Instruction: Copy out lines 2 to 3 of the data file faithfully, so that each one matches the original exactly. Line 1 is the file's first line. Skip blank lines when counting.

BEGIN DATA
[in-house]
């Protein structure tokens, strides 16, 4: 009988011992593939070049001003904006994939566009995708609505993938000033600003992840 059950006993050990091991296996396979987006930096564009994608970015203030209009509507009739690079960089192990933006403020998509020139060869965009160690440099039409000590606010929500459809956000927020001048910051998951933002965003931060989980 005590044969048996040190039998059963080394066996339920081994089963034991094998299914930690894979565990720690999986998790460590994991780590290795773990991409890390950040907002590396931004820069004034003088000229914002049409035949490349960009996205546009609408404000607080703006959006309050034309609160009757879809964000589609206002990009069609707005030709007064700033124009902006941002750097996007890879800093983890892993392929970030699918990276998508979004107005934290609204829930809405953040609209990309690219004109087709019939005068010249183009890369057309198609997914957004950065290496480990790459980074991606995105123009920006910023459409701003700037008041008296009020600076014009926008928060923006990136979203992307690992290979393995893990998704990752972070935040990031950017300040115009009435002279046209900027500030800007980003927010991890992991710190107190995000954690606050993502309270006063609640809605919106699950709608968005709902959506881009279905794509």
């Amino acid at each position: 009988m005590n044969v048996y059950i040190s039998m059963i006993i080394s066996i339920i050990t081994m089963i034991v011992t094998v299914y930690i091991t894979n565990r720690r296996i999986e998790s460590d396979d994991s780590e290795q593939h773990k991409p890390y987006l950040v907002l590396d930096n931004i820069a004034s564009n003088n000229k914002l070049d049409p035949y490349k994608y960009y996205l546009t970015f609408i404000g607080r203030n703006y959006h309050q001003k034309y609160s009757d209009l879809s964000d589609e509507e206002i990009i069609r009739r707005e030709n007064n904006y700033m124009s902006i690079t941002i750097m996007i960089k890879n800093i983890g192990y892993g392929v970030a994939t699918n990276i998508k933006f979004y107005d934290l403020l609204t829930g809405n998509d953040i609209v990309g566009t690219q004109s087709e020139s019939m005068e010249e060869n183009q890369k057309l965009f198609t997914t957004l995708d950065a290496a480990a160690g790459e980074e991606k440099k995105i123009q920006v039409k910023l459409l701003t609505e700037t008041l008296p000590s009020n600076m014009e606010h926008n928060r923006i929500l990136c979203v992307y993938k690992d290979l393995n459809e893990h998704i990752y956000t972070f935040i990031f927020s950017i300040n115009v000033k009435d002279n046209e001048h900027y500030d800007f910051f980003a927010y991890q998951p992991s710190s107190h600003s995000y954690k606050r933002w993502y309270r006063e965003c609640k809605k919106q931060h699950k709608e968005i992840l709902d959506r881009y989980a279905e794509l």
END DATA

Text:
């Protein structure tokens, strides 16, 4: 009988011992593939070049001003904006994939566009995708609505993938000033600003992840 059950006993050990091991296996396979987006930096564009994608970015203030209009509507009739690079960089192990933006403020998509020139060869965009160690440099039409000590606010929500459809956000927020001048910051998951933002965003931060989980 005590044969048996040190039998059963080394066996339920081994089963034991094998299914930690894979565990720690999986998790460590994991780590290795773990991409890390950040907002590396931004820069004034003088000229914002049409035949490349960009996205546009609408404000607080703006959006309050034309609160009757879809964000589609206002990009069609707005030709007064700033124009902006941002750097996007890879800093983890892993392929970030699918990276998508979004107005934290609204829930809405953040609209990309690219004109087709019939005068010249183009890369057309198609997914957004950065290496480990790459980074991606995105123009920006910023459409701003700037008041008296009020600076014009926008928060923006990136979203992307690992290979393995893990998704990752972070935040990031950017300040115009009435002279046209900027500030800007980003927010991890992991710190107190995000954690606050993502309270006063609640809605919106699950709608968005709902959506881009279905794509």
């Amino acid at each position: 009988m005590n044969v048996y059950i040190s039998m059963i006993i080394s066996i339920i050990t081994m089963i034991v011992t094998v299914y930690i091991t894979n565990r720690r296996i999986e998790s460590d396979d994991s780590e290795q593939h773990k991409p890390y987006l950040v907002l590396d930096n931004i820069a004034s564009n003088n000229k914002l070049d049409p035949y490349k994608y960009y996205l546009t970015f609408i404000g607080r203030n703006y959006h309050q001003k034309y609160s009757d209009l879809s964000d589609e509507e206002i990009i069609r009739r707005e030709n007064n904006y700033m124009s902006i690079t941002i750097m996007i960089k890879n800093i983890g192990y892993g392929v970030a994939t699918n990276i998508k933006f979004y107005d934290l403020l609204t829930g809405n998509d953040i609209v990309g566009t690219q004109s087709e020139s019939m005068e010249e060869n183009q890369k057309l965009f198609t997914t957004l995708d950065a290496a480990a160690g790459e980074e991606k440099k995105i123009q920006v039409k910023l459409l701003t609505e700037t008041l008296p000590s009020n600076m014009e606010h926008n928060r923006i929500l990136c979203v992307y993938k690992d290979l393995n459809e893990h998704i990752y956000t972070f935040i990031f927020s950017i300040n115009v000033k009435d002279n046209e001048h900027y500030d800007f910051f980003a927010y991890q998951p992991s710190s107190h600003s995000y954690k606050r933002w993502y309270r006063e965003c609640k809605k919106q931060h699950k709608e968005i992840l709902d959506r881009y989980a279905e794509l």